Longford County Council refuse to grant planning permission for Lanesboro wakeboarding facility

Longford Leader Reporter

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Longford County Council refuse to grant planning permission for Lanesboro wakeboarding facility

File photo: Longford County Council refuse to grant planning permission for Lanesboro wakeboarding facility

Amid concerns for the ‘integrity of the site’, Longford County Council recently refused to grant planning permission for the installation of a wakeboarding facility in Lanesboro.

John Tully and Paraic Jordan c/o John Lambe Architectural & Engineering Services Ltd, Quay Street, Westport, Mayo, lodged their application for the proposed development with the local authority on December 21 of 2016.

It was proposed that the wakeboarding facility at Commons North, Lanesboro, Co Longford would consist of the erection of two 6 metre high aluminium towers separated from each other by a distance of 194 metres.


The applicants continued, “These towers will be supported on base plates which will sit on the river bed and will also be supported by cables tensioned to two concrete anchor blocks laid on the river bed. Wakeboarders will be towed by a tether attached to an electrically operated motor which will be suspended between the two towers. The facility will be serviced by boat from the Ballyleague marina. This application is accompanied by an Environmental Report.”

The Planning Department of Longford County Council received a number of submissions in relation to the planned wakeboarding facility, including from An Taisce, Longford Environmental Alliance and Lough Ree Conservation Society.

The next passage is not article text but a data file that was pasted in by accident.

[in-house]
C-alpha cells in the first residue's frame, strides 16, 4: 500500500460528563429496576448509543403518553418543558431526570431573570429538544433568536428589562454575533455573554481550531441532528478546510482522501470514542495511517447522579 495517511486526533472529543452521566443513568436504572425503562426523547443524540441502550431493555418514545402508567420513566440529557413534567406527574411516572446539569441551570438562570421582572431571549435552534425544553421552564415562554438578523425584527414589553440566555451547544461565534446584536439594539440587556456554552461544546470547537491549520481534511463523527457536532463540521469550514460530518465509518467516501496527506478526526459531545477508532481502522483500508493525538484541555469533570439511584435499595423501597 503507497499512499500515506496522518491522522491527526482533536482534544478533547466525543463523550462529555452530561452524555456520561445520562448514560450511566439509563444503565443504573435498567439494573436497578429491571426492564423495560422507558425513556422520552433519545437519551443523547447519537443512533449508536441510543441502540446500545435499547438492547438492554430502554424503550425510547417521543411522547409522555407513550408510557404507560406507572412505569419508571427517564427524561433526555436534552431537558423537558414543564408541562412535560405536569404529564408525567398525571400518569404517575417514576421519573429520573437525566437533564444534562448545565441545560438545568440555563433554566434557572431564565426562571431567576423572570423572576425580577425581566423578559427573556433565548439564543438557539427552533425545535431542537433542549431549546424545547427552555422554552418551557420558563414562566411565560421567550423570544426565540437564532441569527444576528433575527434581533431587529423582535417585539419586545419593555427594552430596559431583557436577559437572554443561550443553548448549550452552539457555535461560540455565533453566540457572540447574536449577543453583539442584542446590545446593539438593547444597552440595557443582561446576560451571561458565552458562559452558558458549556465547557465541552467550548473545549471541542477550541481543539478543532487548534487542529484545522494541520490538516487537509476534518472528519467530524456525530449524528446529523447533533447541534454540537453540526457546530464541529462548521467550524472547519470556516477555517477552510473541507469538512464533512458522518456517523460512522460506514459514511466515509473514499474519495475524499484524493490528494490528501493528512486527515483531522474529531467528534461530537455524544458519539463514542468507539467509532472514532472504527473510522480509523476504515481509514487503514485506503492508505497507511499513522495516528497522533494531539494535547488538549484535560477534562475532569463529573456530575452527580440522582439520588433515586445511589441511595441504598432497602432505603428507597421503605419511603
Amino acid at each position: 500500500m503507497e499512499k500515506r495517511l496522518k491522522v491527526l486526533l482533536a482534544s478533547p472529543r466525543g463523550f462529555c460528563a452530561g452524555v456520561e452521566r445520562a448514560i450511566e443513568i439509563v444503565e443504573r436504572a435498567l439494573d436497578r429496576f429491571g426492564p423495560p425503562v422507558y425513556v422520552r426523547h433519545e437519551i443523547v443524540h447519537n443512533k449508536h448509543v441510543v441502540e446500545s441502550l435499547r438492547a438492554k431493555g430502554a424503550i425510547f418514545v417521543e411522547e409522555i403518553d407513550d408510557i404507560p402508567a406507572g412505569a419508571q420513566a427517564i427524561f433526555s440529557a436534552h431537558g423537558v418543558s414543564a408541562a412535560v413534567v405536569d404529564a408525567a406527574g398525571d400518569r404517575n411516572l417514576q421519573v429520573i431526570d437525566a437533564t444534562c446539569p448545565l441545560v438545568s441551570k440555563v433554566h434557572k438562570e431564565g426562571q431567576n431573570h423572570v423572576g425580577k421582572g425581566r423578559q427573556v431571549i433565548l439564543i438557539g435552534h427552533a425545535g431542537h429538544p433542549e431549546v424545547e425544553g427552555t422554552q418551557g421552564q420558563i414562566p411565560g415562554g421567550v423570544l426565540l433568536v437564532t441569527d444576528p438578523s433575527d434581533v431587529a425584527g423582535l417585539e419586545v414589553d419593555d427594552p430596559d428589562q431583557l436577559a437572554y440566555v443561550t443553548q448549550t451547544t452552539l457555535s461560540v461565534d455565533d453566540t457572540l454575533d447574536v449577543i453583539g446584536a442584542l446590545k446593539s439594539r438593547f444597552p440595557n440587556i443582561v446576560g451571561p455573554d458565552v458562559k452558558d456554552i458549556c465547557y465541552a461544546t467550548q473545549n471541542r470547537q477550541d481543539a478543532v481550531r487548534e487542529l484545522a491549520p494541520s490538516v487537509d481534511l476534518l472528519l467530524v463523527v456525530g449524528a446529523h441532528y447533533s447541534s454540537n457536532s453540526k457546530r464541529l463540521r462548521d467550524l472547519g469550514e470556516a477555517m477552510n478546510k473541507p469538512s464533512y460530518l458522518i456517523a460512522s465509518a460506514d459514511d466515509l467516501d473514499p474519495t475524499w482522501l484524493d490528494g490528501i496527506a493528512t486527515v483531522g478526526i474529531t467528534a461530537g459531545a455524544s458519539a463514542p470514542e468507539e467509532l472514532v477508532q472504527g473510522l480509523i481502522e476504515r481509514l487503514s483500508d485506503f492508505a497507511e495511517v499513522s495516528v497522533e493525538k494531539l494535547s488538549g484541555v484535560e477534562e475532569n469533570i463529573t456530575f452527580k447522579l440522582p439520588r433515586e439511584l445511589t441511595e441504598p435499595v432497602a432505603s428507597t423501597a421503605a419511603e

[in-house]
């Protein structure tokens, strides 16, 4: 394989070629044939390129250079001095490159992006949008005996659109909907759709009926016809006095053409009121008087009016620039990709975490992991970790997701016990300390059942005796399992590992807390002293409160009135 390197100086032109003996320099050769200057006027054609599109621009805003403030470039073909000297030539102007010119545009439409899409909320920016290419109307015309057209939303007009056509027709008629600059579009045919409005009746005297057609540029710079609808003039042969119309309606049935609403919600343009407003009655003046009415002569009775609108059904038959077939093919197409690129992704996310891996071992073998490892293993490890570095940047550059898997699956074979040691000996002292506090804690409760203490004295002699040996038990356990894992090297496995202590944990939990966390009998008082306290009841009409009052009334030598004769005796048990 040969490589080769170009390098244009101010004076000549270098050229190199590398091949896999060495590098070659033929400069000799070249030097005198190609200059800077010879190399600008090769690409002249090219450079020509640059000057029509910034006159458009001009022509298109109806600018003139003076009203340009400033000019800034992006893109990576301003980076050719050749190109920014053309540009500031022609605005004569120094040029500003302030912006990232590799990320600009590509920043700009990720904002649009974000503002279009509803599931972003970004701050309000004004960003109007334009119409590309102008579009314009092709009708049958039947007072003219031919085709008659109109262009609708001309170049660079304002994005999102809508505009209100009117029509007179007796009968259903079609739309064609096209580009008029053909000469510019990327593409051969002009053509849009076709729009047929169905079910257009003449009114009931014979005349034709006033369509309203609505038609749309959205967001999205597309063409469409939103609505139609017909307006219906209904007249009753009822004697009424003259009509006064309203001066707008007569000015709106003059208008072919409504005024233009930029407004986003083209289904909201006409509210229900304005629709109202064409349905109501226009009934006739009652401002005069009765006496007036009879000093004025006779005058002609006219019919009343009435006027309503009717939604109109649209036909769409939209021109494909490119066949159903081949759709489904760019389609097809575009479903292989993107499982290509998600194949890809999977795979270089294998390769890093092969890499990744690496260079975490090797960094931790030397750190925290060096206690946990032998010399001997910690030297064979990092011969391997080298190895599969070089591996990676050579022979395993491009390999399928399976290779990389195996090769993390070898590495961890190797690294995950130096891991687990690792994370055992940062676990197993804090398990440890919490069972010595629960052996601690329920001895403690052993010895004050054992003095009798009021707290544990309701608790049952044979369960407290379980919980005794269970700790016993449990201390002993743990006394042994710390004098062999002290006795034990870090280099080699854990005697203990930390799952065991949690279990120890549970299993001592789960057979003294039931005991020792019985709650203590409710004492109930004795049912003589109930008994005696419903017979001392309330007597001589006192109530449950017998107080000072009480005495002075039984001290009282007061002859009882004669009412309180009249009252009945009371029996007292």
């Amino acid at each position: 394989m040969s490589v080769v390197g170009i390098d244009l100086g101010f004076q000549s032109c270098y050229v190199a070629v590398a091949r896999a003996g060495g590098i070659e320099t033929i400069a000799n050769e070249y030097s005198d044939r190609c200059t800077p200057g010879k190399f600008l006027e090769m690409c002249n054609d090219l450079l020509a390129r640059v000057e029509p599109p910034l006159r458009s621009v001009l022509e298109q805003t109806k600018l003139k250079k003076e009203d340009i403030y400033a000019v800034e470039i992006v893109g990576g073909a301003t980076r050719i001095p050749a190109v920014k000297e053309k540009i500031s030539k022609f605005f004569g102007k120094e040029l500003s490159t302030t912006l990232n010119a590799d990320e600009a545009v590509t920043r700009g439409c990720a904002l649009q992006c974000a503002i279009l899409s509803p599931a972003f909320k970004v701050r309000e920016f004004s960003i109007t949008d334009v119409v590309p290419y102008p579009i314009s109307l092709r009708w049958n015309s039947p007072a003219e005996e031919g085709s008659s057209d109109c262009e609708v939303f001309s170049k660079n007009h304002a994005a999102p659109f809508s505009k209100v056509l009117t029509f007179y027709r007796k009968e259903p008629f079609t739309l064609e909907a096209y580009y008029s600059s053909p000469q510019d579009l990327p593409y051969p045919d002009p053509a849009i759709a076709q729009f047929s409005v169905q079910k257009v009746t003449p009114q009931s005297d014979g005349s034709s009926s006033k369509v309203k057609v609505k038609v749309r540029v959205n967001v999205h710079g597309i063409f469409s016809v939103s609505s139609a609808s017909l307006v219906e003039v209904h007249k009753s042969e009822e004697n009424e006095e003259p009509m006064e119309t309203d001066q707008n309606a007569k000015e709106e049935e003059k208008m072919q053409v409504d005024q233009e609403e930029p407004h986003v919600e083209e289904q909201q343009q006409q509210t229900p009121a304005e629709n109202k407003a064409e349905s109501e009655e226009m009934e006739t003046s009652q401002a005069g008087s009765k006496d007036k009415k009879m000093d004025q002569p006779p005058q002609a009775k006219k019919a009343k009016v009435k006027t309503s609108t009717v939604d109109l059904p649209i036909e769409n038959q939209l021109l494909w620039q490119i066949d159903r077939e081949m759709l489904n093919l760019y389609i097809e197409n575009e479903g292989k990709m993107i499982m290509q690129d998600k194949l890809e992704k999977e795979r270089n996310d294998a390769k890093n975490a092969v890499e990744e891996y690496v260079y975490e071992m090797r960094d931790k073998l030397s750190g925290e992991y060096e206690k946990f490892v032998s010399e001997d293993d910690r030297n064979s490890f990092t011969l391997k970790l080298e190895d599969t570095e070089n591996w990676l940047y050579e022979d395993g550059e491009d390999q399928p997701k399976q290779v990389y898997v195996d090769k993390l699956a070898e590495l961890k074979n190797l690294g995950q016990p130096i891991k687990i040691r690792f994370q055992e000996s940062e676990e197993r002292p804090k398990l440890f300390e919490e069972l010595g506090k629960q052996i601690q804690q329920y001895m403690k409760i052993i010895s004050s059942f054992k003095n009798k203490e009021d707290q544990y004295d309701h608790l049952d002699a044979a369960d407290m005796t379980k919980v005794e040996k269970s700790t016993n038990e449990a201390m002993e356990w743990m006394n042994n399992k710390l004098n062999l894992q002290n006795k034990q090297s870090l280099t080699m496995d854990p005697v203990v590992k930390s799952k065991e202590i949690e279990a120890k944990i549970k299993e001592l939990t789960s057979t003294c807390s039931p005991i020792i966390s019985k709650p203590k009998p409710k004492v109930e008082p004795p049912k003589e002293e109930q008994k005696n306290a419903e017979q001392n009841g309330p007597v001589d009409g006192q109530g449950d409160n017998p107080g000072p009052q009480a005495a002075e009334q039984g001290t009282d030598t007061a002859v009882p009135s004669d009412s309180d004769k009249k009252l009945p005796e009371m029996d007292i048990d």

The submissions raised concern over a lack of detail contained in the planning application in relation to the works required to complete the installation. There were also concerns raised about parking, the facilities required for its operation (ticket office / changing facilities), power supply details and the impacts to both participants and spectators at both the Roscommon and Longford sites adjacent to this facility. The absence of ‘appropriate assessment’ of the impact of the development under Article 6(3) of the EC Habitats Directive was also raised in the submission.

Outlining the reason for refusal, Longford County Council stated, “The applicant has not demonstrated to the satisfaction of the Planning Authority that the proposed development will not have adverse effects on the integrity of a Natura 2000 site namely Lough Ree SAC (Special Area of Conservation) and SPA (Special Protection Areas).

“The Planning Authority can only agree to the plan or project after having ascertained that it will not adversely affect the integrity of the site concerned and as such, given, the lack of information submitted, the application in its current state would be contrary to Article 6(3) of the EC Habitats Directive and the proper planning and sustainable development of the area.”

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